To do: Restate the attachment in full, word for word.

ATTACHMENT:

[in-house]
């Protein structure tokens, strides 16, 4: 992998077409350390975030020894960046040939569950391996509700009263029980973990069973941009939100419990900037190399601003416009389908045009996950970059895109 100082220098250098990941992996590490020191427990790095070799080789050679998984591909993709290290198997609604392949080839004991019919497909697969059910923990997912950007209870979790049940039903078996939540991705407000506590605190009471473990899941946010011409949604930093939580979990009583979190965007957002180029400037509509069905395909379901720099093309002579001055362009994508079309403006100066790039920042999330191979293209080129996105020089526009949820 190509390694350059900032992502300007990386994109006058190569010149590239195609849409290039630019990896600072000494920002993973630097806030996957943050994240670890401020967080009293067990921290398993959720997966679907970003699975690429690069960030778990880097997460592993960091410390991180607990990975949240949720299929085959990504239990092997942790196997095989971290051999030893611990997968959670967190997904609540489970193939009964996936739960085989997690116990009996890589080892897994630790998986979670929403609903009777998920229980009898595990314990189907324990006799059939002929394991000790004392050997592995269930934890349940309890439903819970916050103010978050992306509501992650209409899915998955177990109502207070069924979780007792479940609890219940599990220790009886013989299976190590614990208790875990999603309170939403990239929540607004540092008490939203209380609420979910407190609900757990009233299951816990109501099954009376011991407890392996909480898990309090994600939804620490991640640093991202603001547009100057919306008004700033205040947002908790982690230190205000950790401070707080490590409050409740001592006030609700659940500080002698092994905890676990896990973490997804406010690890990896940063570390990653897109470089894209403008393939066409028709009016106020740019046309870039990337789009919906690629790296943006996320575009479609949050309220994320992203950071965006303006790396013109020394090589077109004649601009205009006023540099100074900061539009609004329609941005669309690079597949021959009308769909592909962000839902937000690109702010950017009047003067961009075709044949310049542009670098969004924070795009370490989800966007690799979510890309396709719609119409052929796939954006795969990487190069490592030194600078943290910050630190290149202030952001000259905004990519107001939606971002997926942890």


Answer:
[in-house]
């Protein structure tokens, strides 16, 4: 992998077409350390975030020894960046040939569950391996509700009263029980973990069973941009939100419990900037190399601003416009389908045009996950970059895109 100082220098250098990941992996590490020191427990790095070799080789050679998984591909993709290290198997609604392949080839004991019919497909697969059910923990997912950007209870979790049940039903078996939540991705407000506590605190009471473990899941946010011409949604930093939580979990009583979190965007957002180029400037509509069905395909379901720099093309002579001055362009994508079309403006100066790039920042999330191979293209080129996105020089526009949820 190509390694350059900032992502300007990386994109006058190569010149590239195609849409290039630019990896600072000494920002993973630097806030996957943050994240670890401020967080009293067990921290398993959720997966679907970003699975690429690069960030778990880097997460592993960091410390991180607990990975949240949720299929085959990504239990092997942790196997095989971290051999030893611990997968959670967190997904609540489970193939009964996936739960085989997690116990009996890589080892897994630790998986979670929403609903009777998920229980009898595990314990189907324990006799059939002929394991000790004392050997592995269930934890349940309890439903819970916050103010978050992306509501992650209409899915998955177990109502207070069924979780007792479940609890219940599990220790009886013989299976190590614990208790875990999603309170939403990239929540607004540092008490939203209380609420979910407190609900757990009233299951816990109501099954009376011991407890392996909480898990309090994600939804620490991640640093991202603001547009100057919306008004700033205040947002908790982690230190205000950790401070707080490590409050409740001592006030609700659940500080002698092994905890676990896990973490997804406010690890990896940063570390990653897109470089894209403008393939066409028709009016106020740019046309870039990337789009919906690629790296943006996320575009479609949050309220994320992203950071965006303006790396013109020394090589077109004649601009205009006023540099100074900061539009609004329609941005669309690079597949021959009308769909592909962000839902937000690109702010950017009047003067961009075709044949310049542009670098969004924070795009370490989800966007690799979510890309396709719609119409052929796939954006795969990487190069490592030194600078943290910050630190290149202030952001000259905004990519107001939606971002997926942890």